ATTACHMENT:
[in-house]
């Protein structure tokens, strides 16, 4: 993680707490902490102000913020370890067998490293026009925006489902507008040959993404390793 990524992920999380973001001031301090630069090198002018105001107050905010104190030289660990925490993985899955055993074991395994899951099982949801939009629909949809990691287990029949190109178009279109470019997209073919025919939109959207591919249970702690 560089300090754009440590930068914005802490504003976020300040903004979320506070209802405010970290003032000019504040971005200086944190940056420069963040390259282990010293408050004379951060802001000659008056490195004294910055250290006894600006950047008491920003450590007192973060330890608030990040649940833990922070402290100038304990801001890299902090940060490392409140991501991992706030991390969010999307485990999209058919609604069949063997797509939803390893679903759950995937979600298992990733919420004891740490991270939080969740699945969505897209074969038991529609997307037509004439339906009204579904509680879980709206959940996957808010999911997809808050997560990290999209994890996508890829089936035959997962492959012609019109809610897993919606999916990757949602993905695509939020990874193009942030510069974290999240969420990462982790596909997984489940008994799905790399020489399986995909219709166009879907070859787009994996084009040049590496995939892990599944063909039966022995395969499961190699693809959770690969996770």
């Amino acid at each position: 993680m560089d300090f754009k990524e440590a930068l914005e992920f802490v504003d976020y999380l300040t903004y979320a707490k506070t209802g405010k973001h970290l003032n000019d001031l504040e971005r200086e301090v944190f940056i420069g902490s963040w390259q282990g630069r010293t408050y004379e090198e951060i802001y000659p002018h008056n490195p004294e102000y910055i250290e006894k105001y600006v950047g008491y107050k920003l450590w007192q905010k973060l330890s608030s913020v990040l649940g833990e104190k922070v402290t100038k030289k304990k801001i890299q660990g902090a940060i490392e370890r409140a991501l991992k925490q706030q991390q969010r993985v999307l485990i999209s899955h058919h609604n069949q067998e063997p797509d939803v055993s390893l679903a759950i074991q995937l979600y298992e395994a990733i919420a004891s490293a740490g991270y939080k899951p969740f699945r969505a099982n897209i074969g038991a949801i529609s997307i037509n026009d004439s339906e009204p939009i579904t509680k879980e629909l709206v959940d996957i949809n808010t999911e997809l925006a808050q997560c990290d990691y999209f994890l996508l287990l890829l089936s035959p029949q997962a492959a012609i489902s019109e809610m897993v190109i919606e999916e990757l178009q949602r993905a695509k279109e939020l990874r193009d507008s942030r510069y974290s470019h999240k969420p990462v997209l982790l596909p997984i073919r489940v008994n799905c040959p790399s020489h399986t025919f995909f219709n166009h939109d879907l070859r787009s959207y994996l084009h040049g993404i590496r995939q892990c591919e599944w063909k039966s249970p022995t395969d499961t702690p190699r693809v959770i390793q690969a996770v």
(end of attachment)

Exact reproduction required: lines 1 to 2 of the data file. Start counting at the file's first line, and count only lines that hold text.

[in-house]
């Protein structure tokens, strides 16, 4: 993680707490902490102000913020370890067998490293026009925006489902507008040959993404390793 990524992920999380973001001031301090630069090198002018105001107050905010104190030289660990925490993985899955055993074991395994899951099982949801939009629909949809990691287990029949190109178009279109470019997209073919025919939109959207591919249970702690 560089300090754009440590930068914005802490504003976020300040903004979320506070209802405010970290003032000019504040971005200086944190940056420069963040390259282990010293408050004379951060802001000659008056490195004294910055250290006894600006950047008491920003450590007192973060330890608030990040649940833990922070402290100038304990801001890299902090940060490392409140991501991992706030991390969010999307485990999209058919609604069949063997797509939803390893679903759950995937979600298992990733919420004891740490991270939080969740699945969505897209074969038991529609997307037509004439339906009204579904509680879980709206959940996957808010999911997809808050997560990290999209994890996508890829089936035959997962492959012609019109809610897993919606999916990757949602993905695509939020990874193009942030510069974290999240969420990462982790596909997984489940008994799905790399020489399986995909219709166009879907070859787009994996084009040049590496995939892990599944063909039966022995395969499961190699693809959770690969996770």